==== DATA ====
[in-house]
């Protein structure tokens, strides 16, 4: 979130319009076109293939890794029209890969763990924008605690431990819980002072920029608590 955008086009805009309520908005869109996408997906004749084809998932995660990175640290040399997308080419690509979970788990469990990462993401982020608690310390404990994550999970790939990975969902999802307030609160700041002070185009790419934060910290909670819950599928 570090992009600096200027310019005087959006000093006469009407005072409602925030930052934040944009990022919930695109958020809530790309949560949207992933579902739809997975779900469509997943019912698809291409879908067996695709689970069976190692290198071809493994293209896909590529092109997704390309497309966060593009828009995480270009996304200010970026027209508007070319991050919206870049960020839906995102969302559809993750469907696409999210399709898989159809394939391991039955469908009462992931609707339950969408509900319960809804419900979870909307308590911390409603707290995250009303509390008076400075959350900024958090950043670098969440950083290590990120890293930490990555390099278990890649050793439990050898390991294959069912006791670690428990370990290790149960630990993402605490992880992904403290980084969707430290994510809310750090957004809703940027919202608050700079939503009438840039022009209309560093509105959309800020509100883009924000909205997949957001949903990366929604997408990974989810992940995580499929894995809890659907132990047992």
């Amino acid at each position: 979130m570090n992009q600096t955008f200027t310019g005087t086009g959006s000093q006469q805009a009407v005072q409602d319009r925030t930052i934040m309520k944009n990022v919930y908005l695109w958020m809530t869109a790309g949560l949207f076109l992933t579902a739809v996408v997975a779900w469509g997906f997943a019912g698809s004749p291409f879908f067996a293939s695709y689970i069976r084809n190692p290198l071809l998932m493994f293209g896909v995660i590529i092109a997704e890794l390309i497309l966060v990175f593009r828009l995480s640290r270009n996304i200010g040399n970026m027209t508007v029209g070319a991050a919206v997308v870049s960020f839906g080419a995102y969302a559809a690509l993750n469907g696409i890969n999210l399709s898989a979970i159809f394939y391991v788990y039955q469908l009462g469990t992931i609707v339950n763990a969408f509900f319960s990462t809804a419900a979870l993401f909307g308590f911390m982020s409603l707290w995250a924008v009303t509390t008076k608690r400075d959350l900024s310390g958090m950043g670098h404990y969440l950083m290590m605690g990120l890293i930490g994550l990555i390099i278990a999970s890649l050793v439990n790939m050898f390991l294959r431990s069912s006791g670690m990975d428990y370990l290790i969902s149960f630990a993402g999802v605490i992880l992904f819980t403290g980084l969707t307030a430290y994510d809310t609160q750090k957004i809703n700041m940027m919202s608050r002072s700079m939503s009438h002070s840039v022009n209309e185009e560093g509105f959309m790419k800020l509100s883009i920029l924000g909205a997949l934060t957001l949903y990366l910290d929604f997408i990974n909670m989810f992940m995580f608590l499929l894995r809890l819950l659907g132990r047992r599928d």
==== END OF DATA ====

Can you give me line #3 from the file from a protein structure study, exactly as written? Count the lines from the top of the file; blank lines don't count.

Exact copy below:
């Amino acid at each position: 979130m570090n992009q600096t955008f200027t310019g005087t086009g959006s000093q006469q805009a009407v005072q409602d319009r925030t930052i934040m309520k944009n990022v919930y908005l695109w958020m809530t869109a790309g949560l949207f076109l992933t579902a739809v996408v997975a779900w469509g997906f997943a019912g698809s004749p291409f879908f067996a293939s695709y689970i069976r084809n190692p290198l071809l998932m493994f293209g896909v995660i590529i092109a997704e890794l390309i497309l966060v990175f593009r828009l995480s640290r270009n996304i200010g040399n970026m027209t508007v029209g070319a991050a919206v997308v870049s960020f839906g080419a995102y969302a559809a690509l993750n469907g696409i890969n999210l399709s898989a979970i159809f394939y391991v788990y039955q469908l009462g469990t992931i609707v339950n763990a969408f509900f319960s990462t809804a419900a979870l993401f909307g308590f911390m982020s409603l707290w995250a924008v009303t509390t008076k608690r400075d959350l900024s310390g958090m950043g670098h404990y969440l950083m290590m605690g990120l890293i930490g994550l990555i390099i278990a999970s890649l050793v439990n790939m050898f390991l294959r431990s069912s006791g670690m990975d428990y370990l290790i969902s149960f630990a993402g999802v605490i992880l992904f819980t403290g980084l969707t307030a430290y994510d809310t609160q750090k957004i809703n700041m940027m919202s608050r002072s700079m939503s009438h002070s840039v022009n209309e185009e560093g509105f959309m790419k800020l509100s883009i920029l924000g909205a997949l934060t957001l949903y990366l910290d929604f997408i990974n909670m989810f992940m995580f608590l499929l894995r809890l819950l659907g132990r047992r599928d």